LibreServers

New Member
I built a major gaming rig last year, and my opinion is that you want the SSDs in Raid 1. More than Raid 1 seems pointless to me for a home computer, if a drive dies you'll replace it, but meanwhile you're online. The odds of 2 drives dying at the same time is low. I don't trust SSDs to ever them not in Raid. If you need more storage space just add some spinning drives.
 

willie

Active Member
I think it is worth it and would use it if I could, but my main machines at home are laptops with just one drive slot.  I've had multiple HDD failures in home computers and one more gradual SSD failure.  I do back stuff up but nowhere near as systematically as I should.  So basically if I'm working on code at home, I push regularly to a remote git repo, but for other stuff I'm more exposed than I'd like to be.  I should do something about that.  I've been using USB external hard drives for backup but my laptop has an SD card slot, so I might put a card into it and do regular differential backups to it from cron or something.
 

sv01

Slow but sure
pointless for home usage, better to get network 1-4 TB hard drive and use it for sharing files inside of home network with members of family and backup purporse
personally I use 256 GB for OS, RAID 1 = 2x 2 TB WD for storage. when you lost your data please don't cry, I know raid is not a backup, that why I backup my data to few different location/country.
 

Hxxx

Active Member
If you are not worry about data loss, raid 0 that bitch :D  . Is all about performance right? 
 

KuJoe

Well-Known Member
Verified Provider
I almost caved and went with a single SSD for the boot drive because I was having such a hard time getting Windows 7 installed properly. Come to find out that I had the USB drive plugged into a USB 3.0 port so that was 4 hours wasted. :(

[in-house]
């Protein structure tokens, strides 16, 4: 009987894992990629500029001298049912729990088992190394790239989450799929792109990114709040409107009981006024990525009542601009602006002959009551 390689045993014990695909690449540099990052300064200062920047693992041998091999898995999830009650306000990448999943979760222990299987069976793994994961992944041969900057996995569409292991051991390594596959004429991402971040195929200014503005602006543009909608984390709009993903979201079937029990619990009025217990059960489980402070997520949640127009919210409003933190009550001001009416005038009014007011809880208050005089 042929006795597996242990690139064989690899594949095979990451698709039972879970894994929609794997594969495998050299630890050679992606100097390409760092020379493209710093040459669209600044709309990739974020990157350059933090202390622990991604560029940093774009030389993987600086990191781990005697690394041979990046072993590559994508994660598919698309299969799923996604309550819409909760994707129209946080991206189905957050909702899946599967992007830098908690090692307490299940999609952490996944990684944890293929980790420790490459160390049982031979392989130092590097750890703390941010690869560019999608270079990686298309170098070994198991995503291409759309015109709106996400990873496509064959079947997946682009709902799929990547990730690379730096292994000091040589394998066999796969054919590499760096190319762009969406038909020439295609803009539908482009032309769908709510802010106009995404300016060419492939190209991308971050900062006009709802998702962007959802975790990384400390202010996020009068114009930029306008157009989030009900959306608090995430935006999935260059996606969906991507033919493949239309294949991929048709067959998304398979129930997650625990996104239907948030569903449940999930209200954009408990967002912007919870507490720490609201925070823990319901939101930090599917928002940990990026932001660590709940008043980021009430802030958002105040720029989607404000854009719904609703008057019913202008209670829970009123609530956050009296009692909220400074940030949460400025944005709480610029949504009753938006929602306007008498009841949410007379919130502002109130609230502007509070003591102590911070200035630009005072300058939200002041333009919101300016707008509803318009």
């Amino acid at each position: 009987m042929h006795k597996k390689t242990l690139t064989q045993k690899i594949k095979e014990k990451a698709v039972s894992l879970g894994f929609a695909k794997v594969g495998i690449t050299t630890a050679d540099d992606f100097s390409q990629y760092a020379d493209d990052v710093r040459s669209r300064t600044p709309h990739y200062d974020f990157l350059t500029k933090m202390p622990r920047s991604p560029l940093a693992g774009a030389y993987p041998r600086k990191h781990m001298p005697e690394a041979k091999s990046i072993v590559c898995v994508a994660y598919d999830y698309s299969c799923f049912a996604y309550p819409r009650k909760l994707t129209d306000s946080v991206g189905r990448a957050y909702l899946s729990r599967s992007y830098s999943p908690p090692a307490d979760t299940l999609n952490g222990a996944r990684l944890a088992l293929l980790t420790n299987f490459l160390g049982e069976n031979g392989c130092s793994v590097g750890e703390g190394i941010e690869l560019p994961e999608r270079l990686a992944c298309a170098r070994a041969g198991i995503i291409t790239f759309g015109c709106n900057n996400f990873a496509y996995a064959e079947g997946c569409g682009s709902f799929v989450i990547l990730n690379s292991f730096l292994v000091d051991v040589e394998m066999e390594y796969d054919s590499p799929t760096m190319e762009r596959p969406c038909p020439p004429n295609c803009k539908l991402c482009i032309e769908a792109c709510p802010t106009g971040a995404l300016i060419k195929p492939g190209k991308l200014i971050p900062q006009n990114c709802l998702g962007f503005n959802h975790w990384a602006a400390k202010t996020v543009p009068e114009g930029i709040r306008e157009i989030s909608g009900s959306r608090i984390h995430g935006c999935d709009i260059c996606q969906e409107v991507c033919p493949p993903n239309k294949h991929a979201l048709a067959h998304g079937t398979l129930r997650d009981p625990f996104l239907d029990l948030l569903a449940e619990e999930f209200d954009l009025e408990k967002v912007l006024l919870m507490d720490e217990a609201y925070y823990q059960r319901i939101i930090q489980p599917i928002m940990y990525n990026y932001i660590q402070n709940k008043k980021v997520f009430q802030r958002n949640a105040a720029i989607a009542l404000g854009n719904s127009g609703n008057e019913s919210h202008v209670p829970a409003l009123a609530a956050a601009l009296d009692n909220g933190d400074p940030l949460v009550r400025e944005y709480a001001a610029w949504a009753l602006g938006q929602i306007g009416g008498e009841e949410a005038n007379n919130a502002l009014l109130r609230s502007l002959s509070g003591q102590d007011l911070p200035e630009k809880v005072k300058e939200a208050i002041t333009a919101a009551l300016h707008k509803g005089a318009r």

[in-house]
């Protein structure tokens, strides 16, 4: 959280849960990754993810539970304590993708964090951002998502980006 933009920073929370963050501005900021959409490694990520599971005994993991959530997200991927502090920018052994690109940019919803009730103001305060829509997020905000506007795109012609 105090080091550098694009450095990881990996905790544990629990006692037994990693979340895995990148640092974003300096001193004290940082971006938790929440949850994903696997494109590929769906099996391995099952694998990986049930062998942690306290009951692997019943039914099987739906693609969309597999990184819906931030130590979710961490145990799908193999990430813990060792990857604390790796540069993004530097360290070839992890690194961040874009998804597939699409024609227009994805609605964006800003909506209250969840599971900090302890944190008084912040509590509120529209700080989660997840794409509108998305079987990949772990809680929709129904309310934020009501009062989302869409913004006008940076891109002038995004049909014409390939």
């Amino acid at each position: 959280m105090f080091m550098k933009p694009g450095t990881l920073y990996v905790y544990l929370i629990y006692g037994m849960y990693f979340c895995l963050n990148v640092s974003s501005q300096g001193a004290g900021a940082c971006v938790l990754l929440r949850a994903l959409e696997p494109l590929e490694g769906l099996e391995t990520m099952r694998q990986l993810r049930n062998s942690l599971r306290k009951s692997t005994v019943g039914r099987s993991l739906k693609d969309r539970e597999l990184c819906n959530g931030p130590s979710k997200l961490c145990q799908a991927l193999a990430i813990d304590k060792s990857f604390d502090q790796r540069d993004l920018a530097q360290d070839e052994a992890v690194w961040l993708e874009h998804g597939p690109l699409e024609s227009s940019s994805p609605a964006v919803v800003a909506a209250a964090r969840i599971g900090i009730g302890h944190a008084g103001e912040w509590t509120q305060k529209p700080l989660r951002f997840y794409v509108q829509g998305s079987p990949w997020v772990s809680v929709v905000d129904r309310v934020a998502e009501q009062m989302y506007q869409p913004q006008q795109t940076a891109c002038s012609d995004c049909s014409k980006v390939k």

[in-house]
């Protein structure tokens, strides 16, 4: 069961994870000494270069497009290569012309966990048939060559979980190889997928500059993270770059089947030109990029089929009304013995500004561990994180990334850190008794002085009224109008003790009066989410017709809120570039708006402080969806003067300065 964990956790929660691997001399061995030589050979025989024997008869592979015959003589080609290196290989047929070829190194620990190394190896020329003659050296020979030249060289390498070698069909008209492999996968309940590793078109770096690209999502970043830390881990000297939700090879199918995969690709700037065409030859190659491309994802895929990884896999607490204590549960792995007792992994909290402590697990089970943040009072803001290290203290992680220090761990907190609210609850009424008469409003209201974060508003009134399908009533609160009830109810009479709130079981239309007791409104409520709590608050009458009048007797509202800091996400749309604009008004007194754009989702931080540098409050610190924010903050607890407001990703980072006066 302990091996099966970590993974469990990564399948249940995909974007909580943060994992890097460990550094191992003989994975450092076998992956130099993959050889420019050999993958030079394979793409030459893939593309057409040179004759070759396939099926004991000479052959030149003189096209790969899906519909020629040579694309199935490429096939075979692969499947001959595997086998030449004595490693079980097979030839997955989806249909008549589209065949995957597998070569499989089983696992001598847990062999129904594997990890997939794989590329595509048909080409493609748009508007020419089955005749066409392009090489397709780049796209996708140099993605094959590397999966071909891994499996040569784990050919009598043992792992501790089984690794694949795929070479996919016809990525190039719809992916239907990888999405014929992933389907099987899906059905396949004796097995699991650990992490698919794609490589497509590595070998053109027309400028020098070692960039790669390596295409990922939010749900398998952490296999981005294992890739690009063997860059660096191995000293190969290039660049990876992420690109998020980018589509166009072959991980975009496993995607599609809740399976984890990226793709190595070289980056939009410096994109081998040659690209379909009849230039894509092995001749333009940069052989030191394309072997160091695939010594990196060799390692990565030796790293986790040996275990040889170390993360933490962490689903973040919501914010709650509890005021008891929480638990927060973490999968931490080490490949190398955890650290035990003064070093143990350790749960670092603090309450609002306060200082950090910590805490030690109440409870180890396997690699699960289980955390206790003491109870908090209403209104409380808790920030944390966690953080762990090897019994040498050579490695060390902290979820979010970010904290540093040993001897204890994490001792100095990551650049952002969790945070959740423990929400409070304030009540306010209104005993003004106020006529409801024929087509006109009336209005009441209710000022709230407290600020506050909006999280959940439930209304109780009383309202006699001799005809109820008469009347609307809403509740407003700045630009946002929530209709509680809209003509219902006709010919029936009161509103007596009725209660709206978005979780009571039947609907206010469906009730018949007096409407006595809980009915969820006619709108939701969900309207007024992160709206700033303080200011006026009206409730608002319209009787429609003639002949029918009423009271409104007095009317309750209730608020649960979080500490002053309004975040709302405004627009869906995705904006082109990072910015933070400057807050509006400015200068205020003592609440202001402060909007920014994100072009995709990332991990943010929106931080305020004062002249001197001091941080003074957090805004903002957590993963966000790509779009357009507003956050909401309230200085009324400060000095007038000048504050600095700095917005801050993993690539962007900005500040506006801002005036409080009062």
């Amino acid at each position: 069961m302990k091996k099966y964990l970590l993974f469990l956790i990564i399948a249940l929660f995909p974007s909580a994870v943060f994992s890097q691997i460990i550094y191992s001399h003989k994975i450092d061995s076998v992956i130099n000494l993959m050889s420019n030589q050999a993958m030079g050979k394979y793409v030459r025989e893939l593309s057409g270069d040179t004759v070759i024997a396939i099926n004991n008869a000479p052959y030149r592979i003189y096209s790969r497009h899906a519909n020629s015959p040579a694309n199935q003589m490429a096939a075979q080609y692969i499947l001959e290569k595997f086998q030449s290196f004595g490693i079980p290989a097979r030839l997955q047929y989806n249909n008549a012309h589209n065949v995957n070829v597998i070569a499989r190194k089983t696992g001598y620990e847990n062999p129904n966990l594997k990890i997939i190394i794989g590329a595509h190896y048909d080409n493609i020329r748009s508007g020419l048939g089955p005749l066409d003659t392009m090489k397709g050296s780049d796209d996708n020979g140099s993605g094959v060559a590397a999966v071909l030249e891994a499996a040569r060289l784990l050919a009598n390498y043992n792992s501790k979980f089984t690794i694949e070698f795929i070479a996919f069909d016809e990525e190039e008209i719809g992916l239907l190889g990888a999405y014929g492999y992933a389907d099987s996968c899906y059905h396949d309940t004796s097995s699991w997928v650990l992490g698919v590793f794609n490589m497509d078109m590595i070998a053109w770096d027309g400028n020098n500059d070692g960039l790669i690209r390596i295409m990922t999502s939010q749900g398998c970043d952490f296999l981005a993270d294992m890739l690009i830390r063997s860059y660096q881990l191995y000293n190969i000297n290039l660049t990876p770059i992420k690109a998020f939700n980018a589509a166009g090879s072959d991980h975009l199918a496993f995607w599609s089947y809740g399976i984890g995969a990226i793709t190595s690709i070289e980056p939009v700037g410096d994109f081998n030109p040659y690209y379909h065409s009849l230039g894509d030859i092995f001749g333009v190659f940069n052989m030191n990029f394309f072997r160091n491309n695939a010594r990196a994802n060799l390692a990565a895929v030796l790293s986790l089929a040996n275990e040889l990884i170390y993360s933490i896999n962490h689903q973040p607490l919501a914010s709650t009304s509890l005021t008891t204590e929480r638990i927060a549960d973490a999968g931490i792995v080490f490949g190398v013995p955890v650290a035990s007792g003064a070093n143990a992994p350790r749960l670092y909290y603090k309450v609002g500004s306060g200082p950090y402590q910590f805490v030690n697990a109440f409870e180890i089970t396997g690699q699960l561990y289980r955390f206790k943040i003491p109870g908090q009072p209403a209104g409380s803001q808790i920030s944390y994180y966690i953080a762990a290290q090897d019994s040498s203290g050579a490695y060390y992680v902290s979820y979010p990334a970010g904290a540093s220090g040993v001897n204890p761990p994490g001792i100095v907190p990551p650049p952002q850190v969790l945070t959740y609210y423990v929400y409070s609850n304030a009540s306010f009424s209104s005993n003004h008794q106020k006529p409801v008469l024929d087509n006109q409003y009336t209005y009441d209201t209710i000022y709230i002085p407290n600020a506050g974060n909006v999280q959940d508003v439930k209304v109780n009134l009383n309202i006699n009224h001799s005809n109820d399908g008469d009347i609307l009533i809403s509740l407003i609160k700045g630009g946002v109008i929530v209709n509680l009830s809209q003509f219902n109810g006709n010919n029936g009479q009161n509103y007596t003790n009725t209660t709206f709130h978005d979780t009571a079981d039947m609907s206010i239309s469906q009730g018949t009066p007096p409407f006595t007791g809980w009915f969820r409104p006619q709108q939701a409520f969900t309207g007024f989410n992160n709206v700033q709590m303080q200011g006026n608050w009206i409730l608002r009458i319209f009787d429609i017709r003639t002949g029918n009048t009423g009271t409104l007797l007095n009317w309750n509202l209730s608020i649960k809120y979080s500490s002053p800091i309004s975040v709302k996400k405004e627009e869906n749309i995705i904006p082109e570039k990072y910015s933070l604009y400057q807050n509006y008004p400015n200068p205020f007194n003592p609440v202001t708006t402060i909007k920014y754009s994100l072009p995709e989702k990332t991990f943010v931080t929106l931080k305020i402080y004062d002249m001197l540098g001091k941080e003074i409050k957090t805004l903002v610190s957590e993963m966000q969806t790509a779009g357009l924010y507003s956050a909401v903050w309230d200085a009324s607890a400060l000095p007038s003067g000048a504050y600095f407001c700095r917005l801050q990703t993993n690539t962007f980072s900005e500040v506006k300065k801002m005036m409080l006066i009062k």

Decided to go with the RAID1 just because I don't want to risk being offline from a drive failure. Can't wait to try out the RAID0 on these cheap SSDs I picked up though. :)
 

PowerUpHosting-Udit

New Member
Verified Provider
After few initial couple of incident, I have been personally using RAID 1 on my Home Desktop. With SSDs going cheap, it makes it real easy and affordable to go RAID 1. 
 

OnSebastian

New Member
Verified Provider
Depending on your usage you should choose for a RAID setup (or not).


While it might never be wrong to have a RAID in your PC, it may not be necessary when all of your important files are storage on some SAN and you just use your windows "customizations" in case of hard disk failure.
 

web-project

Member
Verified Provider
personally I use 256 GB for OS, RAID 1 = 2x 2 TB WD for storage. when you lost your data please don't cry, I know raid is not a backup, that why I backup my data to few different location/country.
haha, very odd comments, as it's not for business purpose we are still talking about home purpose, the lacie network drive last long from my experience and using my tech skills, I recovered the data from two almost dead hard drives on my desktop pc in past.
 

sv01

Slow but sure
haha, very odd comments, as it's not for business purpose we are still talking about home purpose, the lacie network drive last long from my experience and using my tech skills, I recovered the data from two almost dead hard drives on my desktop pc in past.